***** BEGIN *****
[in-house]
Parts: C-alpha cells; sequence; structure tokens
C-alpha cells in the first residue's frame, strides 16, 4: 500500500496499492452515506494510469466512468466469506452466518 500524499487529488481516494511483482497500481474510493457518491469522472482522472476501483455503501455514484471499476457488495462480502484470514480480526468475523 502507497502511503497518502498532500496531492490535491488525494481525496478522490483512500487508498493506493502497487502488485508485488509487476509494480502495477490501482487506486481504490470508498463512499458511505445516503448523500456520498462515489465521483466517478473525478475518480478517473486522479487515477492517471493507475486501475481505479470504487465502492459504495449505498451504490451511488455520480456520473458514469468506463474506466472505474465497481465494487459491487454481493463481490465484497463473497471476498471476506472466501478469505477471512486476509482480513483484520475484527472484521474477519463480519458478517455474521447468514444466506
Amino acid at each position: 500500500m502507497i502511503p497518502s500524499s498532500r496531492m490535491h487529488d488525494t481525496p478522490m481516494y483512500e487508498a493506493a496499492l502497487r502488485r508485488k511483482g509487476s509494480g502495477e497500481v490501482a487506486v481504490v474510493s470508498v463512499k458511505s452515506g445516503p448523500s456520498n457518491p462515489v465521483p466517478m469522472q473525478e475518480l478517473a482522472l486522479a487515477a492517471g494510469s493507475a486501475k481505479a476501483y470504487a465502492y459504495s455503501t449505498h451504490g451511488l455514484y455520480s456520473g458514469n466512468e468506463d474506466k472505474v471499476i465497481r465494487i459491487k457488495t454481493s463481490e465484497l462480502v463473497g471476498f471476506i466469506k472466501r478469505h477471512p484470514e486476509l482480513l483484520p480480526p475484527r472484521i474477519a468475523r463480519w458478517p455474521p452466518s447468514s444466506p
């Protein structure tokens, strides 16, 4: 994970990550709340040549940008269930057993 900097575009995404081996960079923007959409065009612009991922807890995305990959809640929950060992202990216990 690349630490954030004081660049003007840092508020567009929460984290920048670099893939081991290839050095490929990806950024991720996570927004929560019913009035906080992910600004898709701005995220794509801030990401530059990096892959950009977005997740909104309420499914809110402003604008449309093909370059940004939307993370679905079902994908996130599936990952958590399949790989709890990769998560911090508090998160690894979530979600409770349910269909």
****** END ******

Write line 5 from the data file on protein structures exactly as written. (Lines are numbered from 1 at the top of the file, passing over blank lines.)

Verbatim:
């Protein structure tokens, strides 16, 4: 994970990550709340040549940008269930057993 900097575009995404081996960079923007959409065009612009991922807890995305990959809640929950060992202990216990 690349630490954030004081660049003007840092508020567009929460984290920048670099893939081991290839050095490929990806950024991720996570927004929560019913009035906080992910600004898709701005995220794509801030990401530059990096892959950009977005997740909104309420499914809110402003604008449309093909370059940004939307993370679905079902994908996130599936990952958590399949790989709890990769998560911090508090998160690894979530979600409770349910269909």